For You are praised by the angels, archangels, thrones, dominions, principalities, authorities, powers, and the many eyed Cherubim. Round about You stand the Seraphim, one with six wings and the other with six wings; with two they cover their faces; with two they cover their feet; with two they fly, crying out to one another with unceasing voices and ever resounding praises:
(Priest)Singing the victory hymn, proclaiming, crying out, and saying:
(People)Holy, holy, holy, Lord of Sabaoth, heaven and earth are full of Thy glory. Hosanna in the highest. Blessed is He that comes in the name of the Lord. Hosanna in the highest.
In the year that King Uzziah died, I saw the Lord sitting upon a throne, high and lifted up; and His train filled the temple. Above Him stood the Seraphim; each had six wings: with two he covered his face, and with two he covered his feet, and with two he flew. And one called to another and said: “Holy, Holy, Holy is the Lord of hosts; the whole earth is full of His glory.”
One of the most powerful images in the Bible is the vision of Isaiah in the temple of the Lord. We will reflect on Isaiah 6:1-3 in this reflection and Isaiah 6:4-7 in a later reflection. In these three verses, the prophet sees a vision of heaven. He sees the Lord sitting on His thrown. The Lord is surrounded the Seraphim, one of nine orders of angels. Each of the Seraphim has six wings, but no body. With two of the wings, they cover their faces, with two they cover their feet and with two they fly. The Seraphim converse with each other, crying out “Holy, Holy, Holy is the Lord of Hosts; the whole earth is full of His glory.”
These three verses are one of a myriad of examples of how the words, phrases and hymns of the Divine Liturgy are taken directly from Scripture. In every line of the Divine Liturgy, there is at least an inference to Scripture. However, in this instance and many others, a prayer or hymn will be a direct quote.
This first prayer of the Anaphora, a prayer the references and describes the Holy Trinity is about to end. It ends by stating how God is surrounded by nine orders of angels—angels, archangels, thrones, dominions, principalities, authorities, powers, the Cherubim and the Seraphim. The angels have been classified in three groups of three, three tiers, with the first hierarchy being closest to God. (https://orthodoxwiki.org/Angels) In the third hierarchy, the ones farthest from God, are the angels (in which are our guardian angels), archangels (like Michael and Gabriel who represent God and who speak to us on behalf of God. In the hierarchy closest to God are the Seraphim and the Cherubim.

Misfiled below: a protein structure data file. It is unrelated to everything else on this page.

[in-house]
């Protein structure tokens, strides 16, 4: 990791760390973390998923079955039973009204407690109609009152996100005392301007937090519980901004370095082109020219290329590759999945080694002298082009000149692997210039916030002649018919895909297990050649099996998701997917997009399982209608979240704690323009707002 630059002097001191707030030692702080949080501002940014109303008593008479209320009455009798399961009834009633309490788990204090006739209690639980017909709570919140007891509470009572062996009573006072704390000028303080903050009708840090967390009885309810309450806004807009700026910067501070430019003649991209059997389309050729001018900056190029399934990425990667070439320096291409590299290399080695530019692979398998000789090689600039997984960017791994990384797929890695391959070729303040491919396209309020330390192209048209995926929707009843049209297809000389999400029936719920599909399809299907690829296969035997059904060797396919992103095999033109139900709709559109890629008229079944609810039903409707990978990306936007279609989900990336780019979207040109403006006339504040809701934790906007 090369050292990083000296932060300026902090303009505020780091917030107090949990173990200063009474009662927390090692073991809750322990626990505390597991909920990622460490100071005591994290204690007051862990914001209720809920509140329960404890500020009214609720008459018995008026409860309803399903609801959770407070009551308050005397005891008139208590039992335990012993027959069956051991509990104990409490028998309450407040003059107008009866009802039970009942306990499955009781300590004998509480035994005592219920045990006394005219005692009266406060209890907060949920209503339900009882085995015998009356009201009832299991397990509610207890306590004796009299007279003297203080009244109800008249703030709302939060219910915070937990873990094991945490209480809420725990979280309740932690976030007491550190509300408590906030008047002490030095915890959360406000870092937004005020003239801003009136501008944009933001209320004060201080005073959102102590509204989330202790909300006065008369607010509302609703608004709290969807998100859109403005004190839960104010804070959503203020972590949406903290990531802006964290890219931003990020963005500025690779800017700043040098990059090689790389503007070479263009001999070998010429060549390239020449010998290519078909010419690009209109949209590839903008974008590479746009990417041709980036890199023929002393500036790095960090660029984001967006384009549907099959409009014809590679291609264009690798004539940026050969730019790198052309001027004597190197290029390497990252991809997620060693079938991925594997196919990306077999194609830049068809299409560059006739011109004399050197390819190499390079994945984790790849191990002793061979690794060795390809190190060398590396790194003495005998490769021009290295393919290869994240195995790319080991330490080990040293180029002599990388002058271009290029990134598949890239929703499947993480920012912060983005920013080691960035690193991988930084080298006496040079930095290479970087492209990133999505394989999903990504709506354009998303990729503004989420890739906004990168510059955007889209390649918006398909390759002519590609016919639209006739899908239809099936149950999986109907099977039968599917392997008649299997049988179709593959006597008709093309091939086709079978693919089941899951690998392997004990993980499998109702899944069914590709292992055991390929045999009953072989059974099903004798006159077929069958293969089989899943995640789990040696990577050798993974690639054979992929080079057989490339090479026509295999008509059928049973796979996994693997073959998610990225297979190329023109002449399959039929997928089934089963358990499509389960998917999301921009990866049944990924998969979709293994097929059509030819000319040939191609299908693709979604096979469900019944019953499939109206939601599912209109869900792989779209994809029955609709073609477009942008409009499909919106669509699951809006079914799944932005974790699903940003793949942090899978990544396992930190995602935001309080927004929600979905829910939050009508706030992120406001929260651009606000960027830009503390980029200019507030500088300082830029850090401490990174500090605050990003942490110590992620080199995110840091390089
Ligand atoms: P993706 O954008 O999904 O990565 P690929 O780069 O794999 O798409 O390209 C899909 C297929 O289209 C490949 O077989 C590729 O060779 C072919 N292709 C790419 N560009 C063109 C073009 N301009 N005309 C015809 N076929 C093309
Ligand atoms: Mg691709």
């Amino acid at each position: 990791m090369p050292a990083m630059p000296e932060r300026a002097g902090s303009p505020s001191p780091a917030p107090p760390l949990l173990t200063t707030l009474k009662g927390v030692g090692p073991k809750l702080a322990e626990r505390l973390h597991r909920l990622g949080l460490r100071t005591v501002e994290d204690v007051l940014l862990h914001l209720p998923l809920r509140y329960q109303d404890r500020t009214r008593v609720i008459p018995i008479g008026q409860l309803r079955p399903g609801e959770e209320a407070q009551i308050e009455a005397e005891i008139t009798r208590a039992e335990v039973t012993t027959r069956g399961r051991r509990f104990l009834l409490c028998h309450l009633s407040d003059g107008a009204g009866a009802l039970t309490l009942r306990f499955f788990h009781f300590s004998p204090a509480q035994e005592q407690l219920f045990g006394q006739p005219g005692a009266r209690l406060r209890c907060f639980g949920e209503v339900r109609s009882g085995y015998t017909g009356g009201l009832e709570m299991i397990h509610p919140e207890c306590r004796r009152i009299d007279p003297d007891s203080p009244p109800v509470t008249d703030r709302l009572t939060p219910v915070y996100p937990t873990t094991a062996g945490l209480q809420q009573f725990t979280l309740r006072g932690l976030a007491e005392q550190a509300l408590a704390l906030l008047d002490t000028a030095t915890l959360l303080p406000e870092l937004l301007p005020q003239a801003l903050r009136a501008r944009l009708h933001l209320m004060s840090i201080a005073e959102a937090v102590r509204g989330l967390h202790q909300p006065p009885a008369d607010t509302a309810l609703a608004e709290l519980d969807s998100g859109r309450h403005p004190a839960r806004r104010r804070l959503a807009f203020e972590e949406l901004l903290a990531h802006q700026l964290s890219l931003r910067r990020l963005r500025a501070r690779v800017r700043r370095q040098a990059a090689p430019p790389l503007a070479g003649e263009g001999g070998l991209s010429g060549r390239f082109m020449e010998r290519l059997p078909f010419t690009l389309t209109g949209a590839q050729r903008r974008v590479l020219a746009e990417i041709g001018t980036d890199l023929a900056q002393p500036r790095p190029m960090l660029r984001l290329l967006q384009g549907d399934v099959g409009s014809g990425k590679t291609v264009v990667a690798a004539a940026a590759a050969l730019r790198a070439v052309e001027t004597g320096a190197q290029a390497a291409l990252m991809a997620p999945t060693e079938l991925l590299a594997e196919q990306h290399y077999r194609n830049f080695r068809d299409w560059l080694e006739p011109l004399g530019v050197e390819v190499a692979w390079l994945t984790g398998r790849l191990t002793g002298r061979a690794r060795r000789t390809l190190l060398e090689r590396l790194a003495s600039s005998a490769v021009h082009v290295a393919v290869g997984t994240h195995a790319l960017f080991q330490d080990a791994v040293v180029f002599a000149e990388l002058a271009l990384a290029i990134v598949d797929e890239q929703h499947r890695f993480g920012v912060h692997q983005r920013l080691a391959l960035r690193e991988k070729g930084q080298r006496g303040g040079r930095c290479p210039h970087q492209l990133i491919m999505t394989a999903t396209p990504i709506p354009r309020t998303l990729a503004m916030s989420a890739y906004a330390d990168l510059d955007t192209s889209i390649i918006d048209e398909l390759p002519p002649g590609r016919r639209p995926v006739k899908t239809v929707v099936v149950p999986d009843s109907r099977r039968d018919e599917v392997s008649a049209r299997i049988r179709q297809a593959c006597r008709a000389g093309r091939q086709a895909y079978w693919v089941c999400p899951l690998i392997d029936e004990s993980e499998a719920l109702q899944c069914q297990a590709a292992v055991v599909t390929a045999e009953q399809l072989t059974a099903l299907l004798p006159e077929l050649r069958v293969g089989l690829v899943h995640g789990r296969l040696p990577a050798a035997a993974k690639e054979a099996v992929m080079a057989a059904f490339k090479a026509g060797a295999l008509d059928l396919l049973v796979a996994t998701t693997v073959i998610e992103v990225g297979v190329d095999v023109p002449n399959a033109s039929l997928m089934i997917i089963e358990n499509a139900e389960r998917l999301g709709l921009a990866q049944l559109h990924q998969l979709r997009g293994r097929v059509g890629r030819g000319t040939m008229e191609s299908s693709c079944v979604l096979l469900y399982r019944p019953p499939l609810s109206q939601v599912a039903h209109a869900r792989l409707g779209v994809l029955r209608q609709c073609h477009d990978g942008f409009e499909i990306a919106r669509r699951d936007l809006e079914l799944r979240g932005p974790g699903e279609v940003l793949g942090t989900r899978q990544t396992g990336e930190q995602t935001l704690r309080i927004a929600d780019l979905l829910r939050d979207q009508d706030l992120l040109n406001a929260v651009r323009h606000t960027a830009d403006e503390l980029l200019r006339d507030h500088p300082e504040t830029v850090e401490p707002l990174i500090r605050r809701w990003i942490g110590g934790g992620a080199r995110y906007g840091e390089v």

In the setting up our Altar sanctuaries, around the Altar table there are always at least two (and some churches have four or six, always an even number), there are circular discs, that in Greek are called “Exapteryga” (literally meaning “six wings”) which are sometimes called “fans”. In some Orthodox jurisdictions these Exapteryga” are held over the gifts after they are placed on the Altar, and most especially after the consecration, and are “fanned” over the gifts, which represents the Holy Spirit hovering over the Gifts, and also represents he presence of those angels around the throne of God.
Saint Basil mentions the nine orders of saints as he concludes the prayer. As many priests offer the inaudible prayers, inaudibly, as opposed to offering them out loud so that the people can hear them, what comes next is the audible line that is familiar to many of us: “Singing the victory hymn, proclaiming, crying out, and saying” which is intoned by the priest.
The people then sing the hymn “Holy, Holy, Holy, Lord of Sabaoth, heaven and earth are full of Thy glory. Hosanna in the highest. Blessed is He that comes in the name of the Lord. Hosanna in the highest.” The hymn combines the hymn of the angels, in Isaiah 6:3, with the chants of the people on Palm Sunday, when Jesus entered into Jerusalem on a donkey. Matthew 21:9, Mark 11:9 and John 12:13 all include this phrase “Hosanna in the highest, blessed is He who comes in the name of the Lord!”
The power and humility of God are each presented in this hymn. While heaven and earth are filled with the glory of God, we are reminded that Christ revealed Himself not as a mighty warrior but as a humble king. Yet the grandeur of God, with the universe filled with His glory and angels standing around His throne paint an image of something that all of us hope to one day see. The path there, for each of us is humility. Again, what an amazing composition by Saint Basil—to outline for us both the goal and the path in imagery that is so profound and yet so simple, a profound destination with a road that is easy to understand, though hard to travel. Now that we have finished the first prayer of the Anaphora, we are ready to dive into the second prayer, a succinct but amazing summary of the history of salvation, from the creation to the second coming.